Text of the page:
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We sat down this month with two-term Orange
County Commissioner Jennifer Thompson to discuss
several issues of importance to our readers.
We’ve heard recently about a new landscap-
ing program in Orange County that you have
been working on. Can you describe the new
program and tell our readers if any of these
improvements will be coming into the Lake
Recently the Board of County Commissioners ap-
proved a new Roadway Median Tree Landscaping
Program. I’m excited about this new program be-
cause it means that we’re making an investment in
beautifying our roadways. There are already road-
ways throughout Orange County that have trees but
they are few and far between because the money has
not been available in recent years. This new program
will add landscaping to over 92 miles of roadway me-
dians over the next six years. The Lake Nona area will
see improvements on Moss Park Road from Narcoos-
see down to Lake Hart Drive.
As more families move into the Lake Nona
area, where are the parks and recreational
facilities to accommodate all this growth?
In order to access funds made available through
the park impact fees we all paid when we purchased
our homes, we have to locate parcels of land that are
a minimum of 20 acres. I’ve been working to acquire
land since I became your County Commissioner. Last
year I was able to secure a 20-acre park site located
on Moss Park Road behind the fire station. Eventual-
ly, this will be an active park with multipurpose fields
and other amenities the community desires.
We are proud to have the Back to Nature Wildlife
Refuge in our area too. This wildlife facility rescues,
raises, rehabilitates and releases injured or orphaned
Florida Native species. The facility also provides edu-
cation about respecting and preserving the environ-
ment. They also host numerous community activities
including a farmers market.
It smells outside. What’s going on at the Or-
ange County Landfill?
Last spring, my office reached out to the Orange
County Solid Waste Department to find out what the
stink was coming from the landfill. Essentially, it boils
down to a change that was made to combine both con-
struction (C&D) debris with household waste (MSW)
back in 2013. The County opted to start combining the
debris a few years ago to save costs. However, it was
discovered rather quickly that the combination of the
waste produced this new odor. They’ve gone back to
the old way of doing things (separating the waste) but
it’s going to take some time for the odor to completely
Our readers may not be fully aware, but a
lot of your jurisdiction actually falls within
the City of Orlando. How do you balance the
needs of those in the City versus the needs of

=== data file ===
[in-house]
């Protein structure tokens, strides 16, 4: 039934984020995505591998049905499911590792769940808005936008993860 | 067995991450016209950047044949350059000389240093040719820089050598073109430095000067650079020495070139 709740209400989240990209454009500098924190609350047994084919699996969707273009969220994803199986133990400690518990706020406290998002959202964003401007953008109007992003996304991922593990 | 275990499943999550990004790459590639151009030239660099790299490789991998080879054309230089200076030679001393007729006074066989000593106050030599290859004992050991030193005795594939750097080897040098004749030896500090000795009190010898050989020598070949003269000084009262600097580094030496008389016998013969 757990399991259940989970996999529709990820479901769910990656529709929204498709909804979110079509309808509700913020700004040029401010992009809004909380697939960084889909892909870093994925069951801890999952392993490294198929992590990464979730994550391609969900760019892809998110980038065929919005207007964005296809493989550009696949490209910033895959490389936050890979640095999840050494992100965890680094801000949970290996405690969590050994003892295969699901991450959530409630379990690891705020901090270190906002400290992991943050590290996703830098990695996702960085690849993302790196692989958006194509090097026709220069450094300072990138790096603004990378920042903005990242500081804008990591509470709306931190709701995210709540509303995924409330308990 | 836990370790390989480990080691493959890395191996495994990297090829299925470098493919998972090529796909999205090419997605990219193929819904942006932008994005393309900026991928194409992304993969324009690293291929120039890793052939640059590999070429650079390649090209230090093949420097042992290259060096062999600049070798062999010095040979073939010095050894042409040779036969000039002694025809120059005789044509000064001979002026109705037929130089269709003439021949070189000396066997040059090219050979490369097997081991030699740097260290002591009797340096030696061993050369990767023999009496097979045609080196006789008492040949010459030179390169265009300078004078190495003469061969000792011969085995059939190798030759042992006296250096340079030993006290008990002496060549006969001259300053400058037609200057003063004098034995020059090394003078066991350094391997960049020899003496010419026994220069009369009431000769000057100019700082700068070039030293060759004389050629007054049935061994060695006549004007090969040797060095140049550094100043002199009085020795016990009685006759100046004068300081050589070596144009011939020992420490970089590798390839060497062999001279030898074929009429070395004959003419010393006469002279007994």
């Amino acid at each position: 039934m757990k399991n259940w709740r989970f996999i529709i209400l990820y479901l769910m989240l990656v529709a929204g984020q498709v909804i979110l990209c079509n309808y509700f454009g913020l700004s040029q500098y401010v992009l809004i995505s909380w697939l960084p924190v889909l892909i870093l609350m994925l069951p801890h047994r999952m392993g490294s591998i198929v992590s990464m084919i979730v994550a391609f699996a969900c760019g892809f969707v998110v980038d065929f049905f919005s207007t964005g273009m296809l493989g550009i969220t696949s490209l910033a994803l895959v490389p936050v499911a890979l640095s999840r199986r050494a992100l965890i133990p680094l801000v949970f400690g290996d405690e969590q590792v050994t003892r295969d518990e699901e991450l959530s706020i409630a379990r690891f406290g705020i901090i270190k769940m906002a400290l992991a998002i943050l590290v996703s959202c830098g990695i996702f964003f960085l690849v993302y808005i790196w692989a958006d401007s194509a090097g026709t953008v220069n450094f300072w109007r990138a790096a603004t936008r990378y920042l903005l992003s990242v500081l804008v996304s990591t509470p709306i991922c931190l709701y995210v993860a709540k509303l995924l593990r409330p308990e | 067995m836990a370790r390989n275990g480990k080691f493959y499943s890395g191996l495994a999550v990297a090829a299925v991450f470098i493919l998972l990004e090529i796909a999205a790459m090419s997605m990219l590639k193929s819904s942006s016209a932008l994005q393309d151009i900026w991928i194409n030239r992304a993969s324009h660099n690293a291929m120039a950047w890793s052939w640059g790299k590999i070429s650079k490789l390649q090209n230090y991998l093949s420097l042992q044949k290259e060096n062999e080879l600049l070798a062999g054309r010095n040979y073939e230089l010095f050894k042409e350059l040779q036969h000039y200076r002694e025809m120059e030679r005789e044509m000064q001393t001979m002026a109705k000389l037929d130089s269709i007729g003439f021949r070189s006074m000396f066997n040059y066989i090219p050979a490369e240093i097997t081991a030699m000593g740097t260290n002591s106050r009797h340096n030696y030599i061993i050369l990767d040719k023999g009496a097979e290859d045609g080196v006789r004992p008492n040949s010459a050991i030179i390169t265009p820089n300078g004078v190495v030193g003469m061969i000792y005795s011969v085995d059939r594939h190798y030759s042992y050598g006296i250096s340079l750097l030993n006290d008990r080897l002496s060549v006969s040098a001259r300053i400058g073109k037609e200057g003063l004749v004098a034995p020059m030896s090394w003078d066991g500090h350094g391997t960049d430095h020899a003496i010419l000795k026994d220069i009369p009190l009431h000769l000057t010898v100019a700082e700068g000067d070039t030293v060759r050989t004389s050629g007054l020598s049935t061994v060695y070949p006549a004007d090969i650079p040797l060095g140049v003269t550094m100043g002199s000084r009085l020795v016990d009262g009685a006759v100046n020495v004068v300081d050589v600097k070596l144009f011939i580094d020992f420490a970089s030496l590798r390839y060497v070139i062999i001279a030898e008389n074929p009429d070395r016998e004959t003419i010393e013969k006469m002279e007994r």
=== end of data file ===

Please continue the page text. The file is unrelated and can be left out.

those in the County?
That’s a great question and one that is oftentimes
frustrating. First, let me say that I have a very good
working relationship with City of Orlando Commis-
sioner, Jim Gray. If there’s something coming through
the pipeline that I have questions about, I can call
Jim on a Sunday afternoon and get answers. My of-
fice will often get questions about development along
Narcoossee Road or around Lake Nona in general,
like the influx of apartments recently. I’ll get the in-
formation directly from the City or the Commission-
er’s office so that we can answer questions when they
are asked. If I can’t answer something, we send them
over to the District Commissioner’s office. It works the
other way around too. Having good relationships is
the key. Constituents don’t really care that it isn’t with-
in your jurisdiction. They just want answers.
Our Medical City began as a hope and dream of
our community and in less than 10 years has become
a reality. And those results came faster than most be-
lieved was possible.
Our medical school is part of that collective dream.
We are building a top-tier Medical City and a top- tier
medical school is a key component of that effort. We
began with 41 students and have grown to 460 in just
six years. Our students are scoring in the top quartile
nationally in their board scores, research and volun-
Thanks to our partnership with the VA, every UCF
medical student spends time during their training
caring for veterans.
We’re a research-based medical school with sci-
entists working to discover cures for the diseases that
harm all of us – including cancer, Alzheimer’s, car-
diovascular and Crohn’s disease, to name a few. Our
faculty physicians care for patients at two locations of
UCF Health, including our newest in Lake Nona.
All of these initiatives are due in part to communi-
ty collaboration. Our students care for patients at Ne-
mours, the VA, Florida Hospital and Orlando Health.
They train and volunteer with University of Florida
pharmacy students. Our scientists collaborate with
Sanford Burnham Prebys Medical Discovery Institute
and colleges across our university. We are bringing
more than 550 new residency slots to Florida thanks
to a new partnership with the Hospital Corporation
We are doing more together than we could ever
Our Medical City was created in partnership.
Teamwork has enabled us to move forward fast and
the world is taking notice.
Q&A with Orange County Commissioner
Our collaborative community sparks
Deborah German, M.D.
Vice President for Medical Affairs,
UCF College of Medicine
4 FEBRUARY 2016
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